The Golden Rule


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The Golden Rule is such a hallowed touchstone of civilized behavior that every generation finds new ways to capture its power to inform.

"Do unto others as you would have others do unto you"
"What's good for the goose, is good for the gander"
"What goes around comes around"
"Do not pass judgment until you've walked a mile in another man's shoes"
"There is not a man beneath the canopy of heaven who does not know slavery is wrong; for him" - -Frederick Douglas

Some people live by the Golden Rule, while others need to be reminded. It is amazing how frequently a person will cleave tightly to their opinion as both right, reasonable and applicable to all, only to suddenly realize if their opinion were in the minority, how much they might chafe under the moral certitude of others....

School Prayer The argument for school prayer usually claims school prayer is so banal as to be a generic plea to a generic god. But, if the proponents of school prayer truly believe their particular version is fair, then (by the Golden Rule) they should not mind if the Pledge of Allegiance says "one nation, under Gods", or "one nation, under the watchful eye of the Earth Mother", or so on. Since presumably this alternative wording might be found offensive by the very people advocating prayer in school, and since there is ample opportunity for organized religion outside of school, and private thoughts throughout the day, prayer should be prohibited in school and in other governmental settings.
Equal Rights

If a women earning 80 cents for every dollar a man earns in the same job is fair, then a man should be willing to toss a coin, and swap salaries with a women coworker. If a white man protests being searched every time they board a plane, because their name is Tim McVay, then they should fight against the racial profiling of Arabs simply because of 911's connection to the Middle East.

Equal rights for others, is nothing more than equal rights for yourself.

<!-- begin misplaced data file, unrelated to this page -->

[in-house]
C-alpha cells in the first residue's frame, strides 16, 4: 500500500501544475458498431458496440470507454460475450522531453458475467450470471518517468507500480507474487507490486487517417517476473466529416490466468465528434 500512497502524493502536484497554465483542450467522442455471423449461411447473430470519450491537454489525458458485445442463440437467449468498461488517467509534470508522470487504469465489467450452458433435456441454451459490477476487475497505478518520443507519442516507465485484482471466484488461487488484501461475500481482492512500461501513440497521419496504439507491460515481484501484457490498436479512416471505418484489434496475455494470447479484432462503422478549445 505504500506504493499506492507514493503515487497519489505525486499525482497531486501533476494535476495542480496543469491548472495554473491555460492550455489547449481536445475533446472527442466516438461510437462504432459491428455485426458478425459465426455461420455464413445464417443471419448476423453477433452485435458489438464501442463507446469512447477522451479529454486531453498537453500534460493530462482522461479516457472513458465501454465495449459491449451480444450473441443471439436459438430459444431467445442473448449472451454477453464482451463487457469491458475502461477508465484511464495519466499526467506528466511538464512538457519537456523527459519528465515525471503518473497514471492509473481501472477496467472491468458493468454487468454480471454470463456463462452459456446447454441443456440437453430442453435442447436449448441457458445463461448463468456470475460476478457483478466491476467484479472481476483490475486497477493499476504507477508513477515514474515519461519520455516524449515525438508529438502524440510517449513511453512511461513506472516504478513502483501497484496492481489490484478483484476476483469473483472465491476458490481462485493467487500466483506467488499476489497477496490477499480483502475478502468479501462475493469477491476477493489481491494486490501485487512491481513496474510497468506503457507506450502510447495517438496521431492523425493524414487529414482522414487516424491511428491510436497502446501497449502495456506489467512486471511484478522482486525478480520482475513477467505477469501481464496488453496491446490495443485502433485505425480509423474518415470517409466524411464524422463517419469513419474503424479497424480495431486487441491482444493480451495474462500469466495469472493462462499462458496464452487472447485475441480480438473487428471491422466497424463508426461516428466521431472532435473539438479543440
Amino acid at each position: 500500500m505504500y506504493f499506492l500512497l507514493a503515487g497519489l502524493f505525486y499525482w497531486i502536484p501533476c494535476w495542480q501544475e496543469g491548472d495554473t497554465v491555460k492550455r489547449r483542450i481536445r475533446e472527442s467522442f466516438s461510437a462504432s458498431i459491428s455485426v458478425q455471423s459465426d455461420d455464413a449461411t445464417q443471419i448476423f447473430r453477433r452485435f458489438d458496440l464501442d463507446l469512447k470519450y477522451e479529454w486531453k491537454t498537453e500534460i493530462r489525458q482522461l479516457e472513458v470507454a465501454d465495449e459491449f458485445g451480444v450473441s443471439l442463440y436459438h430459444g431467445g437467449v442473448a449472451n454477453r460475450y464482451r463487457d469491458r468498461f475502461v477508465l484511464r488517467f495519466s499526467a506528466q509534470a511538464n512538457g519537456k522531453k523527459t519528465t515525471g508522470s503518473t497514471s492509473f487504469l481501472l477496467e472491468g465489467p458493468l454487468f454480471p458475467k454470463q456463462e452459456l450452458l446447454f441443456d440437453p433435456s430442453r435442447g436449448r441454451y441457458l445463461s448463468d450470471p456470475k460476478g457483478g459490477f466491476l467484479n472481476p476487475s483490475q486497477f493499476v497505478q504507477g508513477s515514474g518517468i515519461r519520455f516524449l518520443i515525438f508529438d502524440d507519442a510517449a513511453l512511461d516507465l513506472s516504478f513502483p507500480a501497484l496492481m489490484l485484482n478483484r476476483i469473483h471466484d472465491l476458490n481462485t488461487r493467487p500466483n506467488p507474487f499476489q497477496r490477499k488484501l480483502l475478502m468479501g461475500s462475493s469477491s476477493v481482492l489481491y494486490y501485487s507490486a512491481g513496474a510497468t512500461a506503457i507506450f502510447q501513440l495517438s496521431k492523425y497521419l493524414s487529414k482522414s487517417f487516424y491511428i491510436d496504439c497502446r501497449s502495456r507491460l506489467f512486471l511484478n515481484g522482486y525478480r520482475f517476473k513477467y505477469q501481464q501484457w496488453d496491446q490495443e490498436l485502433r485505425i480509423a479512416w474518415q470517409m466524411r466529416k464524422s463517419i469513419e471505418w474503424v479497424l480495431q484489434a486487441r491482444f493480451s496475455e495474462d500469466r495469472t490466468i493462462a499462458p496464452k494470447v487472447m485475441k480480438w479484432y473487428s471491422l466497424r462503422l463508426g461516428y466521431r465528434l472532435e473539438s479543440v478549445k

Yes, there are circumstances (such as the overused "ticking bomb" scenario) where torture is reputed to be justified. But, do we really want other countries to achieve their moral goals by torturing American soldiers or civilians? If we cannot stomach the idea of an American being kidnapped and held in secret for years by a foreign government or organization- how can we do the same to other citizens of the world? Torture is almost never justified, and we reserve the most severe accountabilities for torturers and ethnic murders.

In those extremely rare circumstances where the "ticking bomb" upends all four Core Values of Democracy, torture can be justified. BUT, the barrier to that decision must be higher than our usual protection against search, seizure, self-incrimination, etc. Our most recent experience with torture lowered the barrier of proof and oversight- and thus violated our most hallowed core values.

Teaching Religion in School

Absolutely! To deny the role of religion in history, or its role in the live of our citizens, is to deny reality. Of course, the Golden Rule and the Freedom to Be teaches us that a course on religion must be even handed- not preferring by word or by inference one religion over another. It must fairly describe the successes, as well as the failures of religious belief through the ages. If a school is incapable of fairly portraying religion, and avoiding coercion of its students, then our Responsibility to others may require independent third parties to teach or audit such courses.

Since religion is usually first taught by family or ashram, religious courses in school might need to be delayed until High School, when students are more capable of dealing with opinions which may differ strongly with their upbringing.

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